A gathering of the world’s major oil producers is likely to see the group broadly maintaining its production cuts, energy analysts believe. Member countries of the OPEC+ group — a coalition between OPEC countries under kingpin Saudi Arabia and non-members led by Russia — will meet today to decide on the next course of their oil production policy.
OPEC’s Push for Stable Oil Prices
The alliance, looking to shore up crude prices from the coronavirus-induced depths due to demand destruction, started to withhold output by almost 10 million barrels per day — the largest in history — from May last year. The initial reduction lasted for three months. Beginning August, the production cap was relaxed to 7.7 million barrels per day through the remainder of this year. Continuing with its oil price support mechanism, the group agreed to increase output by 500,000 barrels-a-day from January 2021 instead of the pre-scheduled 2 million barrels per day.
On a further positive note and to nearly everyone’s surprise, Riyadh pledged to reduce oil output by 1 million barrels per day in February and March, thereby pumping for two months at levels below the production limit fixed under the OPEC+ agreement. The deeper cuts by the world’s largest oil exporter also helped to offset Russia and Kazakhstan’s combined addition of 75,000 barrels per day to the market, beginning in February and extending through March. Last month, the OPEC+ alliance decided to continue withholding production by around 7 million barrels per day (or about 7% of the global consumption) through April. Moreover, OPEC-kingpin Saudi Arabia pledged to extend its voluntary supply curbs of 1 million barrels per day. It must be mentioned that the existing curbs have been instrumental in lifting a barrel of crude from negative territory to around $60 now, in between hitting a nearly two-year high above $66 on Mar 5. Vaccine Breakthroughs Improve Demand Outlook
Crude has spent much of the past few months trading higher on continued vaccine-related developments and their successful deployment around the world that offers hope for an earlier-than-expected pickup in the commodity’s demand on revival in economic and transport activity. Easing coronavirus infections, signs of robust demand in the world’s second-largest oil consumer, China, and the passage of the $1.9 trillion stimulus bill are the other positives in the oil story.
The Shale Dilemma
At the same time, the thing one has to remember is that the rise in oil prices might open the door for U.S. shale operators who were forced to dial back production in response to the decimation in demand and prices. In other words, OPEC’s strategy to revive oil markets is dependent on all-round production restraint. The primary risk to this comes from the U.S. shale patch whose constituents are quick to pick up drilling activities on any steep rises in the price. With WTI crude recently reaching levels last seen in 2019, there is already some evidence to suggest that higher prices will push up domestic output. According to weekly data provided by Houston-based
Baker Hughes ( BKR Quick Quote BKR - Free Report) , the oil rig count is now at its highest since May 2020 — an early pointer to rising U.S. volumes in the short term. This could offset the output curbs elsewhere and weigh on the outlook for prices. What Will the Group Do Now?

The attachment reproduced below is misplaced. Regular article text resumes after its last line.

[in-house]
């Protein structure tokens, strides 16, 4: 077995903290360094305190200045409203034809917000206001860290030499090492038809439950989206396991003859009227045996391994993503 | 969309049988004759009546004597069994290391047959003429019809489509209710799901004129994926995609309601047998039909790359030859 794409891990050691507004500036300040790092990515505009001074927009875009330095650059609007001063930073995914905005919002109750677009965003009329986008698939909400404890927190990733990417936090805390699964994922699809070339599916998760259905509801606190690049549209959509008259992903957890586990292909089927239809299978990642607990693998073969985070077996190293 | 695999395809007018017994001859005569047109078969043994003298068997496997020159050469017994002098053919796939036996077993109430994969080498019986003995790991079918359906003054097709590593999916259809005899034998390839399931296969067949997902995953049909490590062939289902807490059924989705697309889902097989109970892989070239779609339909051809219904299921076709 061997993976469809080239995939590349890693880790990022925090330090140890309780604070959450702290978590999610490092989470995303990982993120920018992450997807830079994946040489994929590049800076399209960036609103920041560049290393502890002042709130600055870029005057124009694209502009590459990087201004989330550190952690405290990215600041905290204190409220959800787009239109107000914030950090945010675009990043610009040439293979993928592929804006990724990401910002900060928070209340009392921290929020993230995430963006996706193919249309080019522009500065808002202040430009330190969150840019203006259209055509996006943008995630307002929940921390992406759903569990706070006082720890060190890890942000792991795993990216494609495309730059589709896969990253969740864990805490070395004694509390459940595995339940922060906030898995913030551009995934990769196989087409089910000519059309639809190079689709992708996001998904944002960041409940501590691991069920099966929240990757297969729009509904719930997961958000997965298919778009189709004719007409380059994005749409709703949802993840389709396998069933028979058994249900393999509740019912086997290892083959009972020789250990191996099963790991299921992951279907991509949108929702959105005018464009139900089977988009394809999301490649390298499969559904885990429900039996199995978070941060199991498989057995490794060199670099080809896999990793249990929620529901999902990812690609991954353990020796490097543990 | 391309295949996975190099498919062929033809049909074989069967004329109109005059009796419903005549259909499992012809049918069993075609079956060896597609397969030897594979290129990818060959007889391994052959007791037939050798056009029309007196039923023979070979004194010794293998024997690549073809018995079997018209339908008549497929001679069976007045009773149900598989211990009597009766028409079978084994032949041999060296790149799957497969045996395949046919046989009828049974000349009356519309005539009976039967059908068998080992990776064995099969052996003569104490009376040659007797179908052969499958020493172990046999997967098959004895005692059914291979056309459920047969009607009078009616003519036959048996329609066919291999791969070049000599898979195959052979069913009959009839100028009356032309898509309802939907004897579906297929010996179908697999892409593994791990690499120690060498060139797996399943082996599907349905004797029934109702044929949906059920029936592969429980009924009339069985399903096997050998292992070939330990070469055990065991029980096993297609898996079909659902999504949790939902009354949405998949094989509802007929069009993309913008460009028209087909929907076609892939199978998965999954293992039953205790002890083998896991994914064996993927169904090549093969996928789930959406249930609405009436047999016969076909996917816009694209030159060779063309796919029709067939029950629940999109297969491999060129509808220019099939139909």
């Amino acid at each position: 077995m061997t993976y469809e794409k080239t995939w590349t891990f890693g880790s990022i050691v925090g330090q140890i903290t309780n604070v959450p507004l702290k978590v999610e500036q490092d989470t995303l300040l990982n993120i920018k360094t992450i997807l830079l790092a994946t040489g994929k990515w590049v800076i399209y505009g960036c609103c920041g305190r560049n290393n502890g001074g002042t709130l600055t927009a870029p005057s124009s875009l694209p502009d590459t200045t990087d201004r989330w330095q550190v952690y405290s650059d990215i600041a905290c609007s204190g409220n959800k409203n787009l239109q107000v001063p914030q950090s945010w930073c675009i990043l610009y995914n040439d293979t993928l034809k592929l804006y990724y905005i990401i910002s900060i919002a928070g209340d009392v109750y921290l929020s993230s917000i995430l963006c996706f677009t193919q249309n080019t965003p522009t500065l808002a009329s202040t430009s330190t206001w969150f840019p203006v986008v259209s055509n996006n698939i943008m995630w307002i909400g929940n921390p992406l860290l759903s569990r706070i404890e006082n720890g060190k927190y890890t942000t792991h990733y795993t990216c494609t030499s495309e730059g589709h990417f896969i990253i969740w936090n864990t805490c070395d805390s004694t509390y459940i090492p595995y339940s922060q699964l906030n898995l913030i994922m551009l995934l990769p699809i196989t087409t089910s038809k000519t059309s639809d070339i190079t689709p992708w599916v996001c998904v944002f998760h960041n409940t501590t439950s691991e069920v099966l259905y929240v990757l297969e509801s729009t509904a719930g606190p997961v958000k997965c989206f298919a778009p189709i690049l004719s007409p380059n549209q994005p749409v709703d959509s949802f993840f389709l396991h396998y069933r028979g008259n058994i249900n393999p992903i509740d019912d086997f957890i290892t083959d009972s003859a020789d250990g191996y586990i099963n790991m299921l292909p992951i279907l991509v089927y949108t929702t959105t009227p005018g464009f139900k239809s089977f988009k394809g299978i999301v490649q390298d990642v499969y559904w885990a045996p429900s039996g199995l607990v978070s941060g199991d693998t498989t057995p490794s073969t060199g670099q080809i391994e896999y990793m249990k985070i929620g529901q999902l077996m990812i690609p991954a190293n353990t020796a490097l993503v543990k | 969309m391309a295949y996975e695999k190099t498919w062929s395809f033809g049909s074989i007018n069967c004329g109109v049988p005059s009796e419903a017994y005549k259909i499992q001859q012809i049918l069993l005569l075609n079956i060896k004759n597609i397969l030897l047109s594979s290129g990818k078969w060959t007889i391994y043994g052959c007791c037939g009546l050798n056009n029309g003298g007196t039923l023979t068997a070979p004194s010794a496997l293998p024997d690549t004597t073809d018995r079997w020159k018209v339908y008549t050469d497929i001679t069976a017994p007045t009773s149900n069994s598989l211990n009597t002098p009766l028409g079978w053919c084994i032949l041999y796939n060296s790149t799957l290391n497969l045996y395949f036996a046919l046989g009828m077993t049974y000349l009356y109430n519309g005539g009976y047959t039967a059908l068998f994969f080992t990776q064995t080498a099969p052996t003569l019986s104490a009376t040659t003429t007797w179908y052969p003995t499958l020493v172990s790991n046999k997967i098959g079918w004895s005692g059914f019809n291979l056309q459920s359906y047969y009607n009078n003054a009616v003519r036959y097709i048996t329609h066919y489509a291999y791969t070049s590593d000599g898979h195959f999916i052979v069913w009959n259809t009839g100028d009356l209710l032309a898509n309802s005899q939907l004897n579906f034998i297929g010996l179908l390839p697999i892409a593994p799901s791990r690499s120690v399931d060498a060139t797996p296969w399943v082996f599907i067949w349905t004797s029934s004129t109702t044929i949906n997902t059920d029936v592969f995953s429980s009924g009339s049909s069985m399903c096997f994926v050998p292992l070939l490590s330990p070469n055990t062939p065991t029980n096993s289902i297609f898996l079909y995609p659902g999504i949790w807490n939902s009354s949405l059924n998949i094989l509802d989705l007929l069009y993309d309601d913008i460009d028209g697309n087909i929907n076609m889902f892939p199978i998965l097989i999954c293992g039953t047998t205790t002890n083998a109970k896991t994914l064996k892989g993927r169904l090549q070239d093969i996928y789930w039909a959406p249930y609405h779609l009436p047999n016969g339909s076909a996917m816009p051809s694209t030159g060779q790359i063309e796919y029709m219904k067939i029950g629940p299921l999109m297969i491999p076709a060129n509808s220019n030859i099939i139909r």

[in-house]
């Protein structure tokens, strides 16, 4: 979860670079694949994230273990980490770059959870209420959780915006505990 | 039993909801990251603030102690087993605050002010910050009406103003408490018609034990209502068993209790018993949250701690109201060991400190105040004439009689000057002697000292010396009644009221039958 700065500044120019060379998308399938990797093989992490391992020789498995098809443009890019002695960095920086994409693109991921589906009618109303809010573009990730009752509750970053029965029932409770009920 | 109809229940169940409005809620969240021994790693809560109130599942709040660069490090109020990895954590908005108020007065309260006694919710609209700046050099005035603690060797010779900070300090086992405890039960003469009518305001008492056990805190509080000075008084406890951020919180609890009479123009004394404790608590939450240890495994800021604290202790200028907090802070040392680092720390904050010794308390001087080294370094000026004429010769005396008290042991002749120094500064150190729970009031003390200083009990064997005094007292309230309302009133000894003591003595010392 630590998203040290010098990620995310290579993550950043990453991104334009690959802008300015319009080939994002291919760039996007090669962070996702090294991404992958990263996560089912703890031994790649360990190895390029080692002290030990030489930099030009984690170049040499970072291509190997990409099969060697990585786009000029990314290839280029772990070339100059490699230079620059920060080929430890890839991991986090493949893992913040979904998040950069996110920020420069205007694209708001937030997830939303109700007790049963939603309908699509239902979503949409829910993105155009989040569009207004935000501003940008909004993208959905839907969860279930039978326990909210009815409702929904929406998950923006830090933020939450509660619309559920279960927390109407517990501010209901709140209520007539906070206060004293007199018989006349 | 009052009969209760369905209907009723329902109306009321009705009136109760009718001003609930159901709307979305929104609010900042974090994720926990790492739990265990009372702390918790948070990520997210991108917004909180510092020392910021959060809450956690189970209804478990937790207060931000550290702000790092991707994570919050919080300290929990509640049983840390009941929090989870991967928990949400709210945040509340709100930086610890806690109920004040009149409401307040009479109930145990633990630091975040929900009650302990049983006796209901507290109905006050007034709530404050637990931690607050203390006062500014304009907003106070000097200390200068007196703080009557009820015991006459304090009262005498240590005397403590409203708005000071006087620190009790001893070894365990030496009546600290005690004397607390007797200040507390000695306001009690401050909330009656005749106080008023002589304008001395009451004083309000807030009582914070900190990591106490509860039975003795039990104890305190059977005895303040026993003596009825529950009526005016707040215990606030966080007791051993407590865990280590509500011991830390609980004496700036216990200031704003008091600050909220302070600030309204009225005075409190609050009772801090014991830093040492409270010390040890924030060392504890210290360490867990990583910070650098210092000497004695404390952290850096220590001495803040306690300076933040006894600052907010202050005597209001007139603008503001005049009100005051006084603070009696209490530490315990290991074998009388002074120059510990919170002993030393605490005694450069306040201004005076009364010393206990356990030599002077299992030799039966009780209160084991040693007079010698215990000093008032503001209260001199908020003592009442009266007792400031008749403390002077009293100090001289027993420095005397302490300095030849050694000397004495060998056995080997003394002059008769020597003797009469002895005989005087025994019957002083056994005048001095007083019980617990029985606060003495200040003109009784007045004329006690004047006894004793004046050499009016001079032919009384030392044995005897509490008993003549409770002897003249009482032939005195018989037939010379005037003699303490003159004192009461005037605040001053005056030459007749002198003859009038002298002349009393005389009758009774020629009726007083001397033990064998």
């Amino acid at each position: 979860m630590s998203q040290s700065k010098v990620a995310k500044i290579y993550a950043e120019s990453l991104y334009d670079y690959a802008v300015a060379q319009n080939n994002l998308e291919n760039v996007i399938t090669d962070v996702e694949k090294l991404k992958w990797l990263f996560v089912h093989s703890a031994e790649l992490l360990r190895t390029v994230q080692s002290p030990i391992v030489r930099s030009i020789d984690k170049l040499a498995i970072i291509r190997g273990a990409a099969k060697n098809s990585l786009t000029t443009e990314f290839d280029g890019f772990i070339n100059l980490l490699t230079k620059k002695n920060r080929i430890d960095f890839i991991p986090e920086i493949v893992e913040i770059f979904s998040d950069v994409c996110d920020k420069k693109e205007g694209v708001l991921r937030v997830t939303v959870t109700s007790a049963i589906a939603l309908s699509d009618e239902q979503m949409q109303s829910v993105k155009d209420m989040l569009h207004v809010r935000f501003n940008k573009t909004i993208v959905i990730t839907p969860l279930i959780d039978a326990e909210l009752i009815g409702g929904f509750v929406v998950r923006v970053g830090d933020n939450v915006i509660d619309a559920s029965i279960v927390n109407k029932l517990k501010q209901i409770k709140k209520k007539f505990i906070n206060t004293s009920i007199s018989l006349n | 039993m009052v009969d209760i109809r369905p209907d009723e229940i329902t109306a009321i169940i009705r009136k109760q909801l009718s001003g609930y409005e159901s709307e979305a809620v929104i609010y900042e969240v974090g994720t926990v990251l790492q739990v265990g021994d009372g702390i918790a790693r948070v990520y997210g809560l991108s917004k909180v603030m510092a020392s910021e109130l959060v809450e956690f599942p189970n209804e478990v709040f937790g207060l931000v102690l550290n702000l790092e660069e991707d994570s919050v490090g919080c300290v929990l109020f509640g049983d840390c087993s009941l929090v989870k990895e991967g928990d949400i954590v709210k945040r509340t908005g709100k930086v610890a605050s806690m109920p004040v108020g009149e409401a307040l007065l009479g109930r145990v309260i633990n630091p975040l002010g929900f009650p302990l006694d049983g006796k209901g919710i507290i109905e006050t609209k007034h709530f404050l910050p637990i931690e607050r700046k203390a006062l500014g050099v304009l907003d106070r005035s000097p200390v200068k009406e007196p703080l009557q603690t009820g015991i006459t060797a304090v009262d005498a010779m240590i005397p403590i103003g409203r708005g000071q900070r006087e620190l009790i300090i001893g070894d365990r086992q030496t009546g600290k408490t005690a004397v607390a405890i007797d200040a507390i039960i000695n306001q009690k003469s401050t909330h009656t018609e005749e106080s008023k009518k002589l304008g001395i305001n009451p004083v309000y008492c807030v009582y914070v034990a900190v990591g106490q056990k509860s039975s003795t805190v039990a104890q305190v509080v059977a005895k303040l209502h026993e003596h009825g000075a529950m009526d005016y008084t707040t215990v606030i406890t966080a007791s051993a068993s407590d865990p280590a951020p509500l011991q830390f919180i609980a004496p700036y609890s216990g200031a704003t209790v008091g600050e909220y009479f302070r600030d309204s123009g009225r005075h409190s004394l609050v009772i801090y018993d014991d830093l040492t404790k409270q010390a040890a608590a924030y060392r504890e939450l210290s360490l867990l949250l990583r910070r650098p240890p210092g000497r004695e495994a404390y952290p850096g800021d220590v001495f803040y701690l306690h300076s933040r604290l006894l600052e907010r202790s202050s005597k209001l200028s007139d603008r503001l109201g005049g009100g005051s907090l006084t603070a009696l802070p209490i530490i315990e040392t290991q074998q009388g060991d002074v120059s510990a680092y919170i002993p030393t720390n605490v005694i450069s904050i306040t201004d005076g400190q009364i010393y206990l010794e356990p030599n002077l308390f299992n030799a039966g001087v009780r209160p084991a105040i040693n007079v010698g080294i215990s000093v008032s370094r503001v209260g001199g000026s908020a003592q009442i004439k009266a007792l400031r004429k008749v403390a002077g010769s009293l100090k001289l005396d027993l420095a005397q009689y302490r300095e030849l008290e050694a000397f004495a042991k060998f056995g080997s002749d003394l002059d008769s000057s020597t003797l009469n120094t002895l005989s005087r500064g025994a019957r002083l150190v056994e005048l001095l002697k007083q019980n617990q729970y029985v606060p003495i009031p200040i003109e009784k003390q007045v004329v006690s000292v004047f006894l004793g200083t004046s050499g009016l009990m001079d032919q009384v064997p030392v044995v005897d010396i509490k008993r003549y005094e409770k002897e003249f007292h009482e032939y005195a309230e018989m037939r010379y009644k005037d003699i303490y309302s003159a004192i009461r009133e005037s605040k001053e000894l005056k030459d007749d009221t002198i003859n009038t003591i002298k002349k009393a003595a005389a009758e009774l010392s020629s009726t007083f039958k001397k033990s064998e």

While oil prices have returned to their pre-pandemic levels and there is confidence in the commodity’s long-term outlook on vaccination success, the cartel will most probably stick to its conservative strategy – more so because a number of European nations have imposed lockdowns of late, aimed at slowing the spread of the third wave of the contagion, which may threaten the rebound in fuel demand. Further, a scare over blood clots related to the use of AstraZeneca’s vaccine saw several countries slow down/temporarily suspend its rollout, which has further clouded the sentiment in the energy market.
As concerns over a resurgent virus and the possibility of more lockdowns continued to rattle producers, the OPEC+ coalition cut its forecast for global oil demand growth in 2021 by 300,000 barrels per day. According to OPEC Secretary-General Mohammad Barkindo’s comments at the group’s Joint Technical Committee (‘JTC’) meeting yesterday, “the environment remains challenging, complex and uncertain.” Speculation has it that the OPEC+ group of producers will likely roll over the cuts through the month of May, instead of reviving part of the output. However, analysts believe a small concession might be offered to Russia in return for its support to keep production stable. Saudi Arabia is also expected to hold its own production steady in May, or in other words, carry on with the voluntary 1 million barrel-a-day reduction. E&P Companies in Focus
The volatile oil exploration and production companies will be the most affected by the OPEC meeting’s outcome, as their fortunes are tied to commodity price fluctuation. Energy investors will be closely tracking the S&P components, including the likes of
Marathon Oil ( MRO Quick Quote MRO - Free Report) , Diamondback Energy ( FANG Quick Quote FANG - Free Report) , Occidental Petroleum ( OXY Quick Quote OXY - Free Report) , EOG Resources ( EOG Quick Quote EOG - Free Report) and Devon Energy ( DVN Quick Quote DVN - Free Report) . These are some of the best-performing S&P 500 energy stocks of the first quarter. Marathon Oil was up 62.56% in the January-March period, followed by Zacks Rank #1 (Strong Buy) Diamondback (56.36%), Occidental (54.41%), EOG (49.02%) and Devon (43.83%). You can see . the complete list of today’s Zacks #1 Rank stocks here More Stock News: This Is Bigger than the iPhone!
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